Monday, January 26, 2009

Favorite Books of 2008

Several years ago, I began keeping a book journal so that I could keep track of what I read. At this time of year, I like to look back at what I enjoyed in the past year. By my count, I read or listened to 59 books in 2008. Here are some of my favorites (in addition to those I reviewed in this blog previously):

One Mississippi by Mark Childress – This book made it onto my list of favorite books of all-time. I laughed, I cried…no, I really did! It’s a hilarious, spot-on portrayal of high school life and of the early 70’s. When his father suddenly moves the family from Indiana to rural Mississippi, sixteen-year old Daniel feels like an outsider, until he meets Tim, another outsider who finds humor in everything. The boys’ friendship is tested by a terrible accident on prom night. The author successfully weaves together laugh-out-loud moments, serious themes, and a heart-breaking climax.

Nineteen Minutes by Jodi Picoult – It wouldn’t be a “best of” list without at least one book by Jodi Picoult, who writes riveting novels that explore the gray areas of life. This one centered on a school shooting, something that’s been in the media a little too often lately. But, as usual, Picoult takes a unique look at the subject: the novel is written from many different perspectives, so you see not only the viewpoint of the victims’ families but also the shooter himself, as a sweet but bullied child; his parents; and his childhood friend. As with all of Picoult’s books, it was compelling and thought-provoking. I finished the hefty volume in 3 days, then lent it to a friend who also finished it in 3 days!

Too Close to the Falls by Catherine Glidner – I love memoirs, and this one was my favorite of the year, plus a huge hit with my neighborhood book group. Cathy had an unusual childhood, growing up in the 50’s as the precocious daughter of the town’s pharmacist in Niagara Falls, NY. At the tender age of three, her pediatrician suggested she work for her father to harness some of her unlimited energy and imagination. She has a talent for remembering the tiniest details and relating them from the perspective of her young self.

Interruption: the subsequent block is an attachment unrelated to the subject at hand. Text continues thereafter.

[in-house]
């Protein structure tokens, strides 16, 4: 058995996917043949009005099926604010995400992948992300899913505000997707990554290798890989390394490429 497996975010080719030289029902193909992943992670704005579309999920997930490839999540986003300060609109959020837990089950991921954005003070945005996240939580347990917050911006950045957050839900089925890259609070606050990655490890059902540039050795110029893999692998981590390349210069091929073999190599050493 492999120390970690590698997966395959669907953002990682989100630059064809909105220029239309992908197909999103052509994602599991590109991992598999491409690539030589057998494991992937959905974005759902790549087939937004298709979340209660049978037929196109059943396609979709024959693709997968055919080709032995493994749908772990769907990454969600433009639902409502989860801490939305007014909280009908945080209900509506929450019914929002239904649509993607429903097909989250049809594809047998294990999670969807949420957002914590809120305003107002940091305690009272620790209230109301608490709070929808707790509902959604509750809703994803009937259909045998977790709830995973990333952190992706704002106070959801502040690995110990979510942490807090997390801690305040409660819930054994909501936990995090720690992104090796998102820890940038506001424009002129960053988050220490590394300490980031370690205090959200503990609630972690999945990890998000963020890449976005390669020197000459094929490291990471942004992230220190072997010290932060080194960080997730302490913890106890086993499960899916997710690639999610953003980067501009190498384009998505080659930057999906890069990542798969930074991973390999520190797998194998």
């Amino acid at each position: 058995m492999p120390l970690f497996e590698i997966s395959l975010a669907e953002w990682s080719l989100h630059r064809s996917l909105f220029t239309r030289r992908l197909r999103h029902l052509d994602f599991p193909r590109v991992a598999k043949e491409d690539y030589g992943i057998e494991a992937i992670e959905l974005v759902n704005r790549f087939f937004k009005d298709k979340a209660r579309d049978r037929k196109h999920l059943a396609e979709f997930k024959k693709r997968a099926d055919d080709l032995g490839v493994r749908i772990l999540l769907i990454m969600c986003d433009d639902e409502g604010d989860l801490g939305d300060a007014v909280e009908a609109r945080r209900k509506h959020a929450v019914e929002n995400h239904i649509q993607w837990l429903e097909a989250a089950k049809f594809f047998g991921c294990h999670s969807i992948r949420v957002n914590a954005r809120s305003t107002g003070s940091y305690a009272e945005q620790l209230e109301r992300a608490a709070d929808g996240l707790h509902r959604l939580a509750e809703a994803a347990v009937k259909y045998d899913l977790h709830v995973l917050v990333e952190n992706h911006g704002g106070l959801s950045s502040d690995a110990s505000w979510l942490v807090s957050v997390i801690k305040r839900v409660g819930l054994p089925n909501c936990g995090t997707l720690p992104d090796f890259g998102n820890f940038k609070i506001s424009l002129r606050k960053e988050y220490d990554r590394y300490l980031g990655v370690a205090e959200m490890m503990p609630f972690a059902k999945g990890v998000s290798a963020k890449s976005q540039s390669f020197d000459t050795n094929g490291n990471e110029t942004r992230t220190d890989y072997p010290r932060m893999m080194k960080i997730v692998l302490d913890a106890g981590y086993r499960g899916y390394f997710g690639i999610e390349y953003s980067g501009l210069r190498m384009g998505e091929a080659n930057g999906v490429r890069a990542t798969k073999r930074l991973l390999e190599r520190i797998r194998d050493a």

Jumper by Steven Gould - This is an older book, targeted at teens, but I’d never read it before, and I loved it! I’m not a huge science fiction fan, but I love books about time travel. This one was actually about teleportation, but it had the same appeal for me. Seventeen-year old David is being beaten by his abusive father when he suddenly finds himself miles away in one of his favorite places, the public library. He discovers he can “jump” from one place to another under certain circumstances but has no idea how or why. David tries to learn to live with his new talent in this fast-paced coming-of-age novel with in-depth characters and plenty of exciting plot twists and thought-provoking ethical questions. I didn’t like the sequel, Reflex, nearly as much, nor the movie-version book, which was an entirely different story, but the original novel was excellent.

Three Cups of Tea by Greg Mortenson – I’ve been dying to read this book for a couple of years, and I finally borrowed it from my neighbor last month. It was just as compelling as I’d expected. Greg Mortenson tells the amazing story of how he came to devote his life to building schools for girls in Pakistan and Afghanistan. After almost dying on the way down from an unsuccessful ascent of K2, Greg was nursed back to health by the compassionate villagers of Korphe. When he saw the village’s children studying by squatting on the cold ground and drawing with sticks in the dirt, Greg promised to return to build the village a school. He was incredibly na├»ve and had no idea of the kinds of barriers he’d encounter, but he kept his promise, and building schools became his life’s work. It’s an inspiring story that kept me riveted.

Rules by Cynthia Lord – This is a book for middle-grade readers that will also appeal to teens (and adults, too!). Twelve-year old Catherine tries to navigate her pre-teen life while also living with her 8-year old autistic brother. She sets rules for him to follow, to help him seem more normal to the outside world. When Catherine befriends a 14-year old paraplegic boy who can’t speak, she is forced to reassess her ideas about what is normal. Catherine is a funny, warm narrator, and this book is a must-read for anyone who knows someone with autism. I listened to the audio version, with a wonderful reader who perfectly captured Catherine (my review of Rules will appear in a spring issue of Family Fun magazine).

I hope to post reviews here more regularly this year, so check back soon! I’m also planning to create a separate blog for my reviews of kids’ books, since I read and review far more books than I’m able to publish in Family Fun magazine. Let me know what you think.